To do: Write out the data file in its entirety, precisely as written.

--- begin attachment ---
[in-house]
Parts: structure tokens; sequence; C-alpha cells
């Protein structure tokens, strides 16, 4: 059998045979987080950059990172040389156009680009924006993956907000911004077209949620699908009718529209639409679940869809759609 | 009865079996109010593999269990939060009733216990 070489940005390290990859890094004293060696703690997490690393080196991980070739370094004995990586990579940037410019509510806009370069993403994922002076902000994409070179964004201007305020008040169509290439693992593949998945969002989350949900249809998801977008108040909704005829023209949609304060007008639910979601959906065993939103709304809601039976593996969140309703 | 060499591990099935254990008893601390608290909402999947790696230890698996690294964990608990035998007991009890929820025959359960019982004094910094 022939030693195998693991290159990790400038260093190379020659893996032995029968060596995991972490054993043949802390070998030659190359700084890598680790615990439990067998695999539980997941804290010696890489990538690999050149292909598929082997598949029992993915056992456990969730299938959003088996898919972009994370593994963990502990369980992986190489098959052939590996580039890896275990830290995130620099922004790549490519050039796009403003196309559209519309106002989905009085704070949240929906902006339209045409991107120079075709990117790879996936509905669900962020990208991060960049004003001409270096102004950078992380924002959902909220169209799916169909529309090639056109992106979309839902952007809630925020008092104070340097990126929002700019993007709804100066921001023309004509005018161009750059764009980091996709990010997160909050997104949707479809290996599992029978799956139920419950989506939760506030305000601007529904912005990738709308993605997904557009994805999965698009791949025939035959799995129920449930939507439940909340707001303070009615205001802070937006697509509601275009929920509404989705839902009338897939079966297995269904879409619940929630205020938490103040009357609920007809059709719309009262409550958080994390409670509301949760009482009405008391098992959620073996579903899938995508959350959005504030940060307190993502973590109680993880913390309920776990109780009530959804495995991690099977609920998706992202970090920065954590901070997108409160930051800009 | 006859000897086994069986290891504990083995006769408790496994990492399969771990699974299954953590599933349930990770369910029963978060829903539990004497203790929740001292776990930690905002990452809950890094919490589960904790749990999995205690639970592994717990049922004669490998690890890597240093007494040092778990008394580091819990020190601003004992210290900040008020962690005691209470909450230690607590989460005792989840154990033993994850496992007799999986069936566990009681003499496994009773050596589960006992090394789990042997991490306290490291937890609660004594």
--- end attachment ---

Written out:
[in-house]
Parts: structure tokens; sequence; C-alpha cells
């Protein structure tokens, strides 16, 4: 059998045979987080950059990172040389156009680009924006993956907000911004077209949620699908009718529209639409679940869809759609 | 009865079996109010593999269990939060009733216990 070489940005390290990859890094004293060696703690997490690393080196991980070739370094004995990586990579940037410019509510806009370069993403994922002076902000994409070179964004201007305020008040169509290439693992593949998945969002989350949900249809998801977008108040909704005829023209949609304060007008639910979601959906065993939103709304809601039976593996969140309703 | 060499591990099935254990008893601390608290909402999947790696230890698996690294964990608990035998007991009890929820025959359960019982004094910094 022939030693195998693991290159990790400038260093190379020659893996032995029968060596995991972490054993043949802390070998030659190359700084890598680790615990439990067998695999539980997941804290010696890489990538690999050149292909598929082997598949029992993915056992456990969730299938959003088996898919972009994370593994963990502990369980992986190489098959052939590996580039890896275990830290995130620099922004790549490519050039796009403003196309559209519309106002989905009085704070949240929906902006339209045409991107120079075709990117790879996936509905669900962020990208991060960049004003001409270096102004950078992380924002959902909220169209799916169909529309090639056109992106979309839902952007809630925020008092104070340097990126929002700019993007709804100066921001023309004509005018161009750059764009980091996709990010997160909050997104949707479809290996599992029978799956139920419950989506939760506030305000601007529904912005990738709308993605997904557009994805999965698009791949025939035959799995129920449930939507439940909340707001303070009615205001802070937006697509509601275009929920509404989705839902009338897939079966297995269904879409619940929630205020938490103040009357609920007809059709719309009262409550958080994390409670509301949760009482009405008391098992959620073996579903899938995508959350959005504030940060307190993502973590109680993880913390309920776990109780009530959804495995991690099977609920998706992202970090920065954590901070997108409160930051800009 | 006859000897086994069986290891504990083995006769408790496994990492399969771990699974299954953590599933349930990770369910029963978060829903539990004497203790929740001292776990930690905002990452809950890094919490589960904790749990999995205690639970592994717990049922004669490998690890890597240093007494040092778990008394580091819990020190601003004992210290900040008020962690005691209470909450230690607590989460005792989840154990033993994850496992007799999986069936566990009681003499496994009773050596589960006992090394789990042997991490306290490291937890609660004594």